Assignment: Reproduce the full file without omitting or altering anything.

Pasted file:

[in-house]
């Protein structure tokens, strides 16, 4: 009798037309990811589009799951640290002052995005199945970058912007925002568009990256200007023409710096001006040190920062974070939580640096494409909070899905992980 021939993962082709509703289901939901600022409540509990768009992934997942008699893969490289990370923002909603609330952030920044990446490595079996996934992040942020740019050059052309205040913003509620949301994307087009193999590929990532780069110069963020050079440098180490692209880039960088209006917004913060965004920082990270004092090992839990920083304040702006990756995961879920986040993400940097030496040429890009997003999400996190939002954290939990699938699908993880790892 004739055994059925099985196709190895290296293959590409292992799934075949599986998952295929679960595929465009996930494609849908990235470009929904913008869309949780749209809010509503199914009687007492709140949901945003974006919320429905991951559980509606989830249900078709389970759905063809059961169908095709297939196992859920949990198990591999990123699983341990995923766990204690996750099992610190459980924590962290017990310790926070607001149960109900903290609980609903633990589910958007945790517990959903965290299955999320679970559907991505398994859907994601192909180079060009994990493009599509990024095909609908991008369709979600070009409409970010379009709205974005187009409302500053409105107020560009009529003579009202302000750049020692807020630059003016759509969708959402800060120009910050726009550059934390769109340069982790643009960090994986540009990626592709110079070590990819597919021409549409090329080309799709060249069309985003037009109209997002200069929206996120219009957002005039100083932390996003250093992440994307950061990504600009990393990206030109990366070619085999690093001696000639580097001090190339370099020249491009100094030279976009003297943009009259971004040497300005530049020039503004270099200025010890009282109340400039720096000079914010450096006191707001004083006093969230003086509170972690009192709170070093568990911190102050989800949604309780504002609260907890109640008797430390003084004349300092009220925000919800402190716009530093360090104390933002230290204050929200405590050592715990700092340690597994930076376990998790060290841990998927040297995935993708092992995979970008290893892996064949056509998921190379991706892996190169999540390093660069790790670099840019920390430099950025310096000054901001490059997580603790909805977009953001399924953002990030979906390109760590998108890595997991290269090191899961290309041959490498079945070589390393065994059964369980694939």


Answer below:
[in-house]
């Protein structure tokens, strides 16, 4: 009798037309990811589009799951640290002052995005199945970058912007925002568009990256200007023409710096001006040190920062974070939580640096494409909070899905992980 021939993962082709509703289901939901600022409540509990768009992934997942008699893969490289990370923002909603609330952030920044990446490595079996996934992040942020740019050059052309205040913003509620949301994307087009193999590929990532780069110069963020050079440098180490692209880039960088209006917004913060965004920082990270004092090992839990920083304040702006990756995961879920986040993400940097030496040429890009997003999400996190939002954290939990699938699908993880790892 004739055994059925099985196709190895290296293959590409292992799934075949599986998952295929679960595929465009996930494609849908990235470009929904913008869309949780749209809010509503199914009687007492709140949901945003974006919320429905991951559980509606989830249900078709389970759905063809059961169908095709297939196992859920949990198990591999990123699983341990995923766990204690996750099992610190459980924590962290017990310790926070607001149960109900903290609980609903633990589910958007945790517990959903965290299955999320679970559907991505398994859907994601192909180079060009994990493009599509990024095909609908991008369709979600070009409409970010379009709205974005187009409302500053409105107020560009009529003579009202302000750049020692807020630059003016759509969708959402800060120009910050726009550059934390769109340069982790643009960090994986540009990626592709110079070590990819597919021409549409090329080309799709060249069309985003037009109209997002200069929206996120219009957002005039100083932390996003250093992440994307950061990504600009990393990206030109990366070619085999690093001696000639580097001090190339370099020249491009100094030279976009003297943009009259971004040497300005530049020039503004270099200025010890009282109340400039720096000079914010450096006191707001004083006093969230003086509170972690009192709170070093568990911190102050989800949604309780504002609260907890109640008797430390003084004349300092009220925000919800402190716009530093360090104390933002230290204050929200405590050592715990700092340690597994930076376990998790060290841990998927040297995935993708092992995979970008290893892996064949056509998921190379991706892996190169999540390093660069790790670099840019920390430099950025310096000054901001490059997580603790909805977009953001399924953002990030979906390109760590998108890595997991290269090191899961290309041959490498079945070589390393065994059964369980694939």